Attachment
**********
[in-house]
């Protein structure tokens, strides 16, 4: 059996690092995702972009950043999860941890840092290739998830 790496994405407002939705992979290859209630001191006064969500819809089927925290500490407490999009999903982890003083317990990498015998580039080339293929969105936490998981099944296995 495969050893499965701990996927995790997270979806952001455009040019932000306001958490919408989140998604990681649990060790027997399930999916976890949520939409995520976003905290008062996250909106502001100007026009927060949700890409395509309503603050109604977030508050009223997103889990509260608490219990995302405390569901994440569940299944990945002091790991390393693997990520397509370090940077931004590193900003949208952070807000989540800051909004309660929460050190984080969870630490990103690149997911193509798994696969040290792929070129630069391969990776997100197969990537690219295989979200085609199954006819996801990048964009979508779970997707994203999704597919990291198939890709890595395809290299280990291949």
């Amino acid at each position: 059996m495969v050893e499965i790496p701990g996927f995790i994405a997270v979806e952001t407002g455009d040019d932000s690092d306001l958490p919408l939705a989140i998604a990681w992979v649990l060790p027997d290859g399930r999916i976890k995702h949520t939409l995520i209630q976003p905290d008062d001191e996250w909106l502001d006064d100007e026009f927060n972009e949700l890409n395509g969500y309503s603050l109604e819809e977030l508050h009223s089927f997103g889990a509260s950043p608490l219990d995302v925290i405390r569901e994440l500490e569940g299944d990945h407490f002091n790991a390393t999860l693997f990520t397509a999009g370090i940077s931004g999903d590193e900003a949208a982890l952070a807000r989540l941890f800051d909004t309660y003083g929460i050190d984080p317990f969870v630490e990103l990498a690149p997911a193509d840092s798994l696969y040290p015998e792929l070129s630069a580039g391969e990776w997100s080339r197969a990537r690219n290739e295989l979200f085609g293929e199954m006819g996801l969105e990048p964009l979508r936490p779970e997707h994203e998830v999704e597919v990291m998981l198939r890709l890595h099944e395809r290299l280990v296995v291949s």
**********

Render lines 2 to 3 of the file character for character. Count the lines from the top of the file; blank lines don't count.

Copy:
């Protein structure tokens, strides 16, 4: 059996690092995702972009950043999860941890840092290739998830 790496994405407002939705992979290859209630001191006064969500819809089927925290500490407490999009999903982890003083317990990498015998580039080339293929969105936490998981099944296995 495969050893499965701990996927995790997270979806952001455009040019932000306001958490919408989140998604990681649990060790027997399930999916976890949520939409995520976003905290008062996250909106502001100007026009927060949700890409395509309503603050109604977030508050009223997103889990509260608490219990995302405390569901994440569940299944990945002091790991390393693997990520397509370090940077931004590193900003949208952070807000989540800051909004309660929460050190984080969870630490990103690149997911193509798994696969040290792929070129630069391969990776997100197969990537690219295989979200085609199954006819996801990048964009979508779970997707994203999704597919990291198939890709890595395809290299280990291949």
């Amino acid at each position: 059996m495969v050893e499965i790496p701990g996927f995790i994405a997270v979806e952001t407002g455009d040019d932000s690092d306001l958490p919408l939705a989140i998604a990681w992979v649990l060790p027997d290859g399930r999916i976890k995702h949520t939409l995520i209630q976003p905290d008062d001191e996250w909106l502001d006064d100007e026009f927060n972009e949700l890409n395509g969500y309503s603050l109604e819809e977030l508050h009223s089927f997103g889990a509260s950043p608490l219990d995302v925290i405390r569901e994440l500490e569940g299944d990945h407490f002091n790991a390393t999860l693997f990520t397509a999009g370090i940077s931004g999903d590193e900003a949208a982890l952070a807000r989540l941890f800051d909004t309660y003083g929460i050190d984080p317990f969870v630490e990103l990498a690149p997911a193509d840092s798994l696969y040290p015998e792929l070129s630069a580039g391969e990776w997100s080339r197969a990537r690219n290739e295989l979200f085609g293929e199954m006819g996801l969105e990048p964009l979508r936490p779970e997707h994203e998830v999704e597919v990291m998981l198939r890709l890595h099944e395809r290299l280990v296995v291949s």